I seem to remember that with each appearance, Wally Wood's Power Girl sported larger and larger ... attributes.

Edo Bosnar said...

Inkstained, to your point about the JSAers looking too young, I think they always did, regardless of the artist, and that was a bit of ongoing problem. Even as a kid, this troubled me: I mean, these were guys who were in their 20s and maybe even 30s in the 1940s, yet in the 1970s, about 30 or more years later, they are drawn to look, at best, like they're in their 40s.

Humanbelly said...

It's just. . .
Wouldn't she get soooo sick of having say, "Eyes up here, Romeo!" to every darned villain she came across? Or. . . is it like w/ Spidey and his banter? Where it's a subconscious distraction to even the most disciplined opponent?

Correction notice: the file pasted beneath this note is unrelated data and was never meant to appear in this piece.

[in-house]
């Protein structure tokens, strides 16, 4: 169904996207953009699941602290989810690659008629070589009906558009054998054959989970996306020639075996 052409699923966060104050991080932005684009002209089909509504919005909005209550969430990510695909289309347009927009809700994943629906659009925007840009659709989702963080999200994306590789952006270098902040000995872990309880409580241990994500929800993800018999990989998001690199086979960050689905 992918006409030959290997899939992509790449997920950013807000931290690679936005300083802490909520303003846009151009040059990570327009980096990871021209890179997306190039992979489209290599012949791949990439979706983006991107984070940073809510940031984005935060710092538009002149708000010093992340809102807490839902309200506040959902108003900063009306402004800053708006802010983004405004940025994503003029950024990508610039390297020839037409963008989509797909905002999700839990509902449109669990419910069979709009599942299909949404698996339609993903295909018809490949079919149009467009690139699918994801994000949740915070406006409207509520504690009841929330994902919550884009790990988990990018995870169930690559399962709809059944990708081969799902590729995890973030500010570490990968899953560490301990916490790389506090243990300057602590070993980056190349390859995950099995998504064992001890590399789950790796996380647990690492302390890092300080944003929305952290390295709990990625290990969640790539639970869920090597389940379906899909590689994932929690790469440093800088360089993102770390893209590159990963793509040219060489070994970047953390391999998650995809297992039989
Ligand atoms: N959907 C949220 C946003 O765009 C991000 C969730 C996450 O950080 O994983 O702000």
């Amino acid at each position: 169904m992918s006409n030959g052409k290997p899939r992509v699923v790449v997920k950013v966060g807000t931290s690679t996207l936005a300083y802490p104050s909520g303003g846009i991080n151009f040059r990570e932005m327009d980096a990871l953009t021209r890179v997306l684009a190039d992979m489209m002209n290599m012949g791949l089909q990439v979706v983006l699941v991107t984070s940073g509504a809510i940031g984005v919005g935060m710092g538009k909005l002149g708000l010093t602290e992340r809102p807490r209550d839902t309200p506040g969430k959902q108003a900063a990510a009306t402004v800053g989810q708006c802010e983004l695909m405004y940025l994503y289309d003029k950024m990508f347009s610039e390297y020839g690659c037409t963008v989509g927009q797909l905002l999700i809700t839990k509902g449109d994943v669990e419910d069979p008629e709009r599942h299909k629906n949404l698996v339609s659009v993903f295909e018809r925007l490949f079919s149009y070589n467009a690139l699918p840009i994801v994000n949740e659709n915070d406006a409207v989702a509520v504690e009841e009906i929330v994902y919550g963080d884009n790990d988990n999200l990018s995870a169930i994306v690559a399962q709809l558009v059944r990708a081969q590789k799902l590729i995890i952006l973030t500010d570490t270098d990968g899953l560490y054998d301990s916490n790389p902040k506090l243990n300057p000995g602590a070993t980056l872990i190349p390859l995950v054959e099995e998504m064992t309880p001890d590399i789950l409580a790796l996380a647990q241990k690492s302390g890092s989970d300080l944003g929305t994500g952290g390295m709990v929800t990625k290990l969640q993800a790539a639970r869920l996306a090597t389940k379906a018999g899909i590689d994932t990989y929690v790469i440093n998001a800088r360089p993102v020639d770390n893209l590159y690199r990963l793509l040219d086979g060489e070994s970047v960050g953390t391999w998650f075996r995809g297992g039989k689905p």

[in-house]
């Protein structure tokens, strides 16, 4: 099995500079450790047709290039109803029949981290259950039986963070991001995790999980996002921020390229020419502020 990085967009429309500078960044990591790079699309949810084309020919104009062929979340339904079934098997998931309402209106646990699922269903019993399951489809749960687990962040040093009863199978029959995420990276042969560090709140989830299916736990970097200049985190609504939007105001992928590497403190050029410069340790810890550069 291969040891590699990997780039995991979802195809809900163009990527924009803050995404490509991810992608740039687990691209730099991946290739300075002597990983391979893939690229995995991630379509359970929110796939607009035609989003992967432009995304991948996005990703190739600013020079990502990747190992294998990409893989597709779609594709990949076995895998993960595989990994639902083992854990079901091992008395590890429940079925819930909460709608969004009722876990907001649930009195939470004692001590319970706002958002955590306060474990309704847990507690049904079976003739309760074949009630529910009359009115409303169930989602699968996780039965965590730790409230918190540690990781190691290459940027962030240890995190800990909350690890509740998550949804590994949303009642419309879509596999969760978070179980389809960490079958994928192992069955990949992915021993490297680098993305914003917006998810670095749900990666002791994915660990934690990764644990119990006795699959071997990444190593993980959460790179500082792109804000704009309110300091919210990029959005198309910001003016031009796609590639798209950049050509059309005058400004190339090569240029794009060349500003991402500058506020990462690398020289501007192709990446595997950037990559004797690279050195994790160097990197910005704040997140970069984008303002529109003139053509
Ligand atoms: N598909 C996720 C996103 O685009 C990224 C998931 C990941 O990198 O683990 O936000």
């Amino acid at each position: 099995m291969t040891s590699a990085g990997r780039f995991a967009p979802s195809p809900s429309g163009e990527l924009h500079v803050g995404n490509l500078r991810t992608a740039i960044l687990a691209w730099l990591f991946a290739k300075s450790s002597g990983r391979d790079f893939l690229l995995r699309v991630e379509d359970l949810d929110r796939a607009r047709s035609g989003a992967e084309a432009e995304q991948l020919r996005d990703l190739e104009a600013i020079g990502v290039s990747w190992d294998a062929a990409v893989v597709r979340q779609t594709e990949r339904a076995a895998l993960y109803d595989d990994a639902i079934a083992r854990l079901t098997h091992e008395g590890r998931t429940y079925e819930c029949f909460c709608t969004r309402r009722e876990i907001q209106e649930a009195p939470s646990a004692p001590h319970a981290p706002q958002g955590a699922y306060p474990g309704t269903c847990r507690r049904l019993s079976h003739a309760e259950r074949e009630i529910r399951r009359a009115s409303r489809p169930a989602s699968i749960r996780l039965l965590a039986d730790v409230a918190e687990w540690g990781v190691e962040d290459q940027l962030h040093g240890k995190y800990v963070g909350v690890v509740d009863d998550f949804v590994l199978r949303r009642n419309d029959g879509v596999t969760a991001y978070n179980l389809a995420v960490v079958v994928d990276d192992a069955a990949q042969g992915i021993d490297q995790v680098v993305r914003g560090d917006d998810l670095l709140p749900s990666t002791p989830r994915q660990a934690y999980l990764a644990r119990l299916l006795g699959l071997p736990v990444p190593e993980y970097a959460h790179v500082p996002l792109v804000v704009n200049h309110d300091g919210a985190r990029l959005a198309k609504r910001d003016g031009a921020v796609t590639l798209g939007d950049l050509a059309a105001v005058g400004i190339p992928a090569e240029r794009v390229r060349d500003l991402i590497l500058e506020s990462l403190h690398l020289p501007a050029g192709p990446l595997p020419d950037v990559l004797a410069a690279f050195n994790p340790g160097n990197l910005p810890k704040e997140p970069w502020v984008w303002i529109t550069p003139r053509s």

Hmm. Probably giving this too much thought. Which may be disturbingly revealing in itself. . . (oy). .


Unknown said...

One of my favorites issues of one of my favorite comics from the bronze age. Part two was never able to live up to this.

James Chatterton

Bruce said...

I bought this off the rack when it first appeared and I too thought that it had kind of an old-style feel to the story -- but that it fit the art well. Power Girl's 'assets' catch the eye, but I think it was her attitude that made her a fan favorite.
This series ended up being one of the few DC ones that I actually looked forward to reading every issue.
Nice job on the review.

Doug said...

Thanks, Bruce!

If you don't already have them, the two Justice Society of America tpbs reprint the entire All-Star Comics revival. There's also a Huntress tpb that dovetails nicely with the aforementioned material.